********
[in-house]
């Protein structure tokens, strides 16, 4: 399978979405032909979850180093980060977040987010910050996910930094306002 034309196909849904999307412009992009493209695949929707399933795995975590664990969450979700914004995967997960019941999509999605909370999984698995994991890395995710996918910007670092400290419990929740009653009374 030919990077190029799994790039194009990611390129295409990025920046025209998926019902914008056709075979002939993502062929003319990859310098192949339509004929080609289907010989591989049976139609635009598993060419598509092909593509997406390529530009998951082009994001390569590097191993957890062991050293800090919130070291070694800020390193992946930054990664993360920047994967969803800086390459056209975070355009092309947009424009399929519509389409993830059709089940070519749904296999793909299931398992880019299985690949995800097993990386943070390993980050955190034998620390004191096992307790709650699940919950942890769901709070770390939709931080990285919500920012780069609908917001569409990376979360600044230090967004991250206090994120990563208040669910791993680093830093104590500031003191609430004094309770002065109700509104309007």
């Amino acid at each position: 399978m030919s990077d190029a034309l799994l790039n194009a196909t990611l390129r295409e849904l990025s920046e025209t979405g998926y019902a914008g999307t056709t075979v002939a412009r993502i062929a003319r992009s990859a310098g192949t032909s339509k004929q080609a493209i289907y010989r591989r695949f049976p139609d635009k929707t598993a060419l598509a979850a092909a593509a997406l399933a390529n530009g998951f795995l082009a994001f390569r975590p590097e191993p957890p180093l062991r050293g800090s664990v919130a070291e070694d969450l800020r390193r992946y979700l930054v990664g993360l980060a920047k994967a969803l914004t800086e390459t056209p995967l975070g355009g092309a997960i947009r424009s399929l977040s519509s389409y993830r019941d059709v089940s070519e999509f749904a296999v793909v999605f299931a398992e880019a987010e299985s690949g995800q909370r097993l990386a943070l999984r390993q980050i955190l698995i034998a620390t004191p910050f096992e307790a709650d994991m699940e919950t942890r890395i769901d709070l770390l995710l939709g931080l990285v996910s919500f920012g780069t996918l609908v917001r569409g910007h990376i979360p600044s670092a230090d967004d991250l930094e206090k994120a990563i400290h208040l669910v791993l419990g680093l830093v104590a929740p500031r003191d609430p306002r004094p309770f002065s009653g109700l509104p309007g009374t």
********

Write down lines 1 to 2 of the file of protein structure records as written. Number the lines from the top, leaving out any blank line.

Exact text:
[in-house]
């Protein structure tokens, strides 16, 4: 399978979405032909979850180093980060977040987010910050996910930094306002 034309196909849904999307412009992009493209695949929707399933795995975590664990969450979700914004995967997960019941999509999605909370999984698995994991890395995710996918910007670092400290419990929740009653009374 030919990077190029799994790039194009990611390129295409990025920046025209998926019902914008056709075979002939993502062929003319990859310098192949339509004929080609289907010989591989049976139609635009598993060419598509092909593509997406390529530009998951082009994001390569590097191993957890062991050293800090919130070291070694800020390193992946930054990664993360920047994967969803800086390459056209975070355009092309947009424009399929519509389409993830059709089940070519749904296999793909299931398992880019299985690949995800097993990386943070390993980050955190034998620390004191096992307790709650699940919950942890769901709070770390939709931080990285919500920012780069609908917001569409990376979360600044230090967004991250206090994120990563208040669910791993680093830093104590500031003191609430004094309770002065109700509104309007």